A Tale of Two Cities


Active Member
Oct 25, 2020
Columbia SC
YG4 Air Command Tandem
Total Flight Time
800 hrs
Typical evening at CUB airport, this is just what's staying the night - everything on the ramp at 6:00 PM. Far more high-speed traffic came and went earlier, the last one to leave was the Bombardier in the first photo - which inspired me to shoot the rest of the jets over-nighting at CUB as it passed by my hanger while I was installing a new Air-Fuel Ratio sensor & meter in preparation to boost HP very soon...

As you can see, LOTS more jets & multi engines than little high-wings. Like I said above, this is pretty typical here.

1 Bombardier BD100 2019.JPG2 LearJet 31A 2009.JPG3 Cessna 560 Citation 1990.JPG4 Smith Aerostar 1970.JPG5 Cessna 650 1994 .JPG6 King Air.JPG7 Cessna 560 1990.JPG8 Cessna 650 1994 .JPG9 Cessna 150G 1966.JPG10 Cessna 140 1946.JPG

When I am flying the Gunslinger gyrocopter in the CUB pattern I begin to pick up radio chatter from others at 12 miles out, and they receive me at 10 miles, so we have plenty of time to set up and coordinate landings and pattern traffic. I've never once encountered anything but the utmost courtesy and professionalism with any of our pilots, be they small private planes, corporate multi-engine turbofan or jets, military or MediVac helos.

Perhaps that daily dose of courtesy and professionalism over the years has lulled me into expecting too much when I leave CUB and venture off on a cross country to a fly-in 100 miles away. As I approached one distant destination airport I started calling my "gyrocopter approach from the South, 5 miles out" while going about 85 mph. At two miles out I called my intention to "gyrocopter cross over midfield at 1500 feet, joining downwind pattern to full-stop landing". As I encroached I called, "gyrocopter crossing midfield at 1500 to left downwind, RW_x_".

Immediately following this came a radio call, "Carbon Cub on base leg to final, full stop landing."

I responded, "Carbon Cub, what is your distance and altitude?" No reply. I called again, "Cub, I don't see you and I am on left downwind for full stop landing, where are you?" No response. I called for the third time, "Cub, where are you? I am turning right to crosswind at 1000 feet, will extend onthis leg until I have you in sight." I flew two more miles like this before the plane finally came into view, and called, "Cub I have you in sight, turning left downwind to follow you in."

As he turned to land the pilot called, "Carbon Cub turning left short final for full stop landing RW _x_".

That was the first rude pilot I'd encountered since I last attended Bensen Days seven years ago 2015.

The following morning I discovered that someone had slashed and destroyed my custom-made rotor tie-down strap.

The next day I noticed that the plane that was acting strangely when I arrived was parked on the grass with two men standing under the wing, so I went over to introduce myself. "Hey, how are you guys doing? Somebody call Sarah Palin, I've found her plane", I joked. Neither of them laughed.

"This isn't Sarah Palin's plane, it's his," the guy closest to me said with a sneer, nodding to the other fellow.

"Oh, well, really nice plane, my name's Greg Mills," I said, extending my hand. Neither of them took it. The owner took out his phone and appeared to take a call, though it never rang, turned and walked away.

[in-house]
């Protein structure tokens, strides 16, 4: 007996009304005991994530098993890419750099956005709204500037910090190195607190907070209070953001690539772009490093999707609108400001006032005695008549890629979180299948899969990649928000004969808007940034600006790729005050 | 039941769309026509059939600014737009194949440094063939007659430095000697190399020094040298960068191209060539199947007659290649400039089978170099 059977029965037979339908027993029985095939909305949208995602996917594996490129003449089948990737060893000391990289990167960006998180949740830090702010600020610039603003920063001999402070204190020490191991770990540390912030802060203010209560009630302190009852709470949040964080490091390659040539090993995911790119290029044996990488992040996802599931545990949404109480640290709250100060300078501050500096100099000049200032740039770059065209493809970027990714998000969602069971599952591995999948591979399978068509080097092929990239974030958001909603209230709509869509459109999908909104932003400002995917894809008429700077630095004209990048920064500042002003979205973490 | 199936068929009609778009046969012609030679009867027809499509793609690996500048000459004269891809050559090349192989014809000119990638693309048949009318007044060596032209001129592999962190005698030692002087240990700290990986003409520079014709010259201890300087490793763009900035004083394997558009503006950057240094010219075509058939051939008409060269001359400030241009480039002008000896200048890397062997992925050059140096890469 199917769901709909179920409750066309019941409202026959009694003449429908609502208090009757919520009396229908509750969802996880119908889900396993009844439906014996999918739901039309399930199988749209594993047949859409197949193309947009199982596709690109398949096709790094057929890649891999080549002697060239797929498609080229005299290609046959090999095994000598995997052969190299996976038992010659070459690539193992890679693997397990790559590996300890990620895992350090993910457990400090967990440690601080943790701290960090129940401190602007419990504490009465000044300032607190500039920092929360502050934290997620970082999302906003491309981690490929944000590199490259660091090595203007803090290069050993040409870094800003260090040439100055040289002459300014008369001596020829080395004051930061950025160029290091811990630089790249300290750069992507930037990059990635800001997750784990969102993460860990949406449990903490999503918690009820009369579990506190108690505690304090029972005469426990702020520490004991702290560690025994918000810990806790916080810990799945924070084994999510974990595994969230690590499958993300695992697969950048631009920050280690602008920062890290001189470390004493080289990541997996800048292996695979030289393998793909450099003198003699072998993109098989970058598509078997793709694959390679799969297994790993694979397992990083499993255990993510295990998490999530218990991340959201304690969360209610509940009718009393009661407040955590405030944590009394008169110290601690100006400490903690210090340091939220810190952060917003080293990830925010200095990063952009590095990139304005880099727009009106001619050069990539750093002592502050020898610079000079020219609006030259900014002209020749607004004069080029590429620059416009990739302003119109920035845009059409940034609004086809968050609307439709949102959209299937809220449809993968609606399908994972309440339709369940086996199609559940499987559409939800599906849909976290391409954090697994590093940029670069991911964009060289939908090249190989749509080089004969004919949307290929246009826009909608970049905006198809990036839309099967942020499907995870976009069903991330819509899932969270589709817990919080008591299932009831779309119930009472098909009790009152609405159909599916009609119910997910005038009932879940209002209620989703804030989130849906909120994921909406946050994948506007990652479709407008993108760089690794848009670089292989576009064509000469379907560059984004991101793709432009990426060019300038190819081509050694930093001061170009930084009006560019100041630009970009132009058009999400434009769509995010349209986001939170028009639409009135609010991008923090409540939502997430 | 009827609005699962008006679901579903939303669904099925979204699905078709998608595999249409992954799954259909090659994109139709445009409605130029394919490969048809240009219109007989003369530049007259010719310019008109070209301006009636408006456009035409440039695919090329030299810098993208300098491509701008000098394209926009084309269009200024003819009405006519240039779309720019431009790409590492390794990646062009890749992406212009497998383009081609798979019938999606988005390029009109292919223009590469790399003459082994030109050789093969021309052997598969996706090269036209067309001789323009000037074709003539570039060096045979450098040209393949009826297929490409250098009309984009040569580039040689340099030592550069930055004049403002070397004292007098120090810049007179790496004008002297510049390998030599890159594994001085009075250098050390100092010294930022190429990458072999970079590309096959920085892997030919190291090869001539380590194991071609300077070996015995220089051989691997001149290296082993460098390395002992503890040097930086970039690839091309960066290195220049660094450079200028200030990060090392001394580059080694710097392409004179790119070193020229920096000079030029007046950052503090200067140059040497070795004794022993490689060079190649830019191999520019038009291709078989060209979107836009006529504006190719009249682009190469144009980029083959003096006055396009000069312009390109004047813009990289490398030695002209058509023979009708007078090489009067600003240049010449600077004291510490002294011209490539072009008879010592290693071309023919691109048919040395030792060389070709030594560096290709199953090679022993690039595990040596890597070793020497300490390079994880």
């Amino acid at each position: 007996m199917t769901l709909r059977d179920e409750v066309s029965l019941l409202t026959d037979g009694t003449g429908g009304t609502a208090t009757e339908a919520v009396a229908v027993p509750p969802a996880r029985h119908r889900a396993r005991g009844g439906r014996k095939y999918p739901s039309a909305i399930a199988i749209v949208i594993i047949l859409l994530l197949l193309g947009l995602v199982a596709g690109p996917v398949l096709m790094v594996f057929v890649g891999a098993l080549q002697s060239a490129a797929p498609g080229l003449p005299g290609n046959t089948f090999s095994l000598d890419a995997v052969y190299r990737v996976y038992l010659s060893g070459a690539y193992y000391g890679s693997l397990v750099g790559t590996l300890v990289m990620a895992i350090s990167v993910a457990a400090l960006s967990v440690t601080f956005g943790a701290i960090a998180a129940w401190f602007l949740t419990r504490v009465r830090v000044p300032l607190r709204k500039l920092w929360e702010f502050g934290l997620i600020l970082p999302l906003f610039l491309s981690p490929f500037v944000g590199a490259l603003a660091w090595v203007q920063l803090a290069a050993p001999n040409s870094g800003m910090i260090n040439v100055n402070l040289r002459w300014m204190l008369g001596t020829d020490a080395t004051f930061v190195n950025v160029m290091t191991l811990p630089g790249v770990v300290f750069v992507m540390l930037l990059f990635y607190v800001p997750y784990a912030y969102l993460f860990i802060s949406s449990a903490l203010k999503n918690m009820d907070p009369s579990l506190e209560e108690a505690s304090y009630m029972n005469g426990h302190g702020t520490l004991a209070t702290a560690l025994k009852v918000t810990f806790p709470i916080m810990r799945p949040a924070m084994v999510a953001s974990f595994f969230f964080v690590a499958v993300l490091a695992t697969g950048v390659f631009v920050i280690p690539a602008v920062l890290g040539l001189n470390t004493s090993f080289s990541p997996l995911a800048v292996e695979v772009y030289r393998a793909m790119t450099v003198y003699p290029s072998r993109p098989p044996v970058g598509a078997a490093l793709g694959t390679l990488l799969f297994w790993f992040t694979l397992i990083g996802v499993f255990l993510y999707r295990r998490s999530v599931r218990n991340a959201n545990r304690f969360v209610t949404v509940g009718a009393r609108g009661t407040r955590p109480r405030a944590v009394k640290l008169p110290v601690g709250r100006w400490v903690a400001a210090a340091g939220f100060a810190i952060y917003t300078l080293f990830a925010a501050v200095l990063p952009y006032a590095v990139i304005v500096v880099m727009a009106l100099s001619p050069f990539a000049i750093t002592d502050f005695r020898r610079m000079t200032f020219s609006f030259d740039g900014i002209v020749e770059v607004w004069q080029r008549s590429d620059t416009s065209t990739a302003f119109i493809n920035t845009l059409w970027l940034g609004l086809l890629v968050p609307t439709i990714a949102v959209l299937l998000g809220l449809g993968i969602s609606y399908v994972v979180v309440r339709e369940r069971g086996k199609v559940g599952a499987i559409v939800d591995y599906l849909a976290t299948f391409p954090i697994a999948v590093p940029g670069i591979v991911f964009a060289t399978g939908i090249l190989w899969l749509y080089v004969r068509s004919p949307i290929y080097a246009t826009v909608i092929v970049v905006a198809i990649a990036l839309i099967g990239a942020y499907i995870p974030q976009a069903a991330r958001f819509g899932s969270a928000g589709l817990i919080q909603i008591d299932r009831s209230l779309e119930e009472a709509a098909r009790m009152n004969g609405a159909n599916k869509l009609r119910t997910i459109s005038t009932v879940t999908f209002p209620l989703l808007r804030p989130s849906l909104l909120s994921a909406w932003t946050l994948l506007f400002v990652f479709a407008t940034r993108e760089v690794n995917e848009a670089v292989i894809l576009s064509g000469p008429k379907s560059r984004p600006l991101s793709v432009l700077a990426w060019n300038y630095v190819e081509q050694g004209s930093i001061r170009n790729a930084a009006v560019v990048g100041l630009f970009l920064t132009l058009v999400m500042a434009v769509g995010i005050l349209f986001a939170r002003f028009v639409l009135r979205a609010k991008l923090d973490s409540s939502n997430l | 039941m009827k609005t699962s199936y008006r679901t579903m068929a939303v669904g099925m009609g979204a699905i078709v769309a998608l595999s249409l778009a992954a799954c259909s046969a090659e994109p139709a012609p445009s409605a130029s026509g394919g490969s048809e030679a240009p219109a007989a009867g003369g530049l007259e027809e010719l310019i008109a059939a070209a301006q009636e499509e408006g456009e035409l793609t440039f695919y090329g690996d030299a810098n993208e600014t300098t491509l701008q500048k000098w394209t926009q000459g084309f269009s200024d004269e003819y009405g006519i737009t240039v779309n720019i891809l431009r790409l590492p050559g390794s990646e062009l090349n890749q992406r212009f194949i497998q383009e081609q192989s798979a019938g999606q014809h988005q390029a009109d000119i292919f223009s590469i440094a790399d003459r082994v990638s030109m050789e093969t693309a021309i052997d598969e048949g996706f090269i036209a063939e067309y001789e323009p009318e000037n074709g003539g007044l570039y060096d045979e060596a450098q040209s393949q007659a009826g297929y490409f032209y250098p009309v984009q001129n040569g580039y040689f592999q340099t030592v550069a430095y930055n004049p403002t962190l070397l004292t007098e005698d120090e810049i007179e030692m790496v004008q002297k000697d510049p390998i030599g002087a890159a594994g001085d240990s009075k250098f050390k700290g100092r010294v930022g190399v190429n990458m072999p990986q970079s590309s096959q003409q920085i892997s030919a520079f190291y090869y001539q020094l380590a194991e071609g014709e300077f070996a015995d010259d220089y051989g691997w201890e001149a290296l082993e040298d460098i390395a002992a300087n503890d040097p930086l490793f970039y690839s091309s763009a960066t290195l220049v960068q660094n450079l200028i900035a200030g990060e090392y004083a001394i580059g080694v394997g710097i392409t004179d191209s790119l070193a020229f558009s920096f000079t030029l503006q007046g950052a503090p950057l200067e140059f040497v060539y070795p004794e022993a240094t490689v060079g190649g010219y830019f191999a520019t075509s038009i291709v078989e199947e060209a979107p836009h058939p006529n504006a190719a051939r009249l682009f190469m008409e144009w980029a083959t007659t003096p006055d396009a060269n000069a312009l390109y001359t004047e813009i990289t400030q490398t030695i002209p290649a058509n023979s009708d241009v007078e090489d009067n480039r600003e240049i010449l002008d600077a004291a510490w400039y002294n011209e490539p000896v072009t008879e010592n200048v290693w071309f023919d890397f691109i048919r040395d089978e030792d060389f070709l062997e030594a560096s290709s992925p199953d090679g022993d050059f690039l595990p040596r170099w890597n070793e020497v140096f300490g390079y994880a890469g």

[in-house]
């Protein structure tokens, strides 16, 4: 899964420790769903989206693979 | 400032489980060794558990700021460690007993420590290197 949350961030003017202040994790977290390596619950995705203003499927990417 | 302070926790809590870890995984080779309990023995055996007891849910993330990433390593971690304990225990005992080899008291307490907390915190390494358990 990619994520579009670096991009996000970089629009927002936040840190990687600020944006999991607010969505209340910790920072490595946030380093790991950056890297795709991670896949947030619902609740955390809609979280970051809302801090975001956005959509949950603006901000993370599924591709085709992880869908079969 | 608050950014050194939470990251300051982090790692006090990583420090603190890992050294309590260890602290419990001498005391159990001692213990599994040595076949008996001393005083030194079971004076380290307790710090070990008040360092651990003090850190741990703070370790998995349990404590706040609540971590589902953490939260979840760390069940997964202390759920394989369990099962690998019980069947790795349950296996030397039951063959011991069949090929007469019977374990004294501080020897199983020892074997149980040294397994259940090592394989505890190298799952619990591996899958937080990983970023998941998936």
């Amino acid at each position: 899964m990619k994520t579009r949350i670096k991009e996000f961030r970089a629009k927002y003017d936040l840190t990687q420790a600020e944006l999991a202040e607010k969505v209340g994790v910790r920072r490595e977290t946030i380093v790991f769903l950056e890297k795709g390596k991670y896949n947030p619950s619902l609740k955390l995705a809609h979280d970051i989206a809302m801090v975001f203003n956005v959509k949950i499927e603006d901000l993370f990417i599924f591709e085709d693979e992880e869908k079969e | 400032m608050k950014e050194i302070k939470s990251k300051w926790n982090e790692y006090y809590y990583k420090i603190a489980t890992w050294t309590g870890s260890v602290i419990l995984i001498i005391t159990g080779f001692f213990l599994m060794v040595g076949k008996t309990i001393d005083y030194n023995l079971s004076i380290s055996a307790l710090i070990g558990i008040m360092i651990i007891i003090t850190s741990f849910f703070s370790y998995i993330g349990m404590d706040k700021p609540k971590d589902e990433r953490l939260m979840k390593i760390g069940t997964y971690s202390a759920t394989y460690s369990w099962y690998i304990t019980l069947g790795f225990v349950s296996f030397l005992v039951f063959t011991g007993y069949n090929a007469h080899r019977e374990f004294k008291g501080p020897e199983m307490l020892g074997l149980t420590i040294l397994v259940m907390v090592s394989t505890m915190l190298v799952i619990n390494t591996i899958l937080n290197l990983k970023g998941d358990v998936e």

The other guy said, "he gets important phone calls like that all the time and has to take them."

"Oh, I see. Who is he?"

"That's [name withheld]."

"Ah, OK, that explains a lot. I was just wondering what happened when we arrived here together the other day, did you receive my radio calls OK?"

"We heard you."

He and I chatted about what the pilot's line of work was and the airplane, but as it became obvious that the pilot was not going to finish up his "important phone call" and return to chat, I ended the conversation and politely excused myself.

Later that same day I was flying alone around a favorite field nearby when I came upon a downed gyro in the middle of it, a John Deere close by, and the pilot and farmer standing together below me as I circled and tried to raise the pilot on the radio to no avail. I called again to the airport and reported my location, then headed straight back to land and help with taking care of the downed pilot and gyro.

As I approached and called, "Red gyrocopter approaching on base leg to right short final full stop landing, RW _x_", I realized there was a gyro on the active spinning up to take off, a second gyro on the end approach waiting to take off, and a third gyro flying between the active and taxi. This guy did a steep downwind dive to just off the deck, did some quick, tight Esses, then swoop-climbed up and over the gyro on the approach at no more than 20 feet AGL, turned abruptly, diving back down to just off the deck upwind as the gyro on the active started rolling for TO.

I didn't think much of it. This was, after all, a gyrocopter fly-in where cowboys abound.

I called, "Right turn to upwind, orbital pattern to the left of the active to allow gyro room to take off, then crossing midfield at 200 AGL." As I turned and called "Right crosswind", the cowboy flying between the pavements did an upwind swoop climb, hammerhead turn, then dove back downwind to the grass as the second waiting gyro pulled out onto the active to spin up. I called and flew downwind over the taxiway, to right base, then right upwind orbit to left of active to clear second gyro for take off, then right crosswind crossing midfield at 200 feet.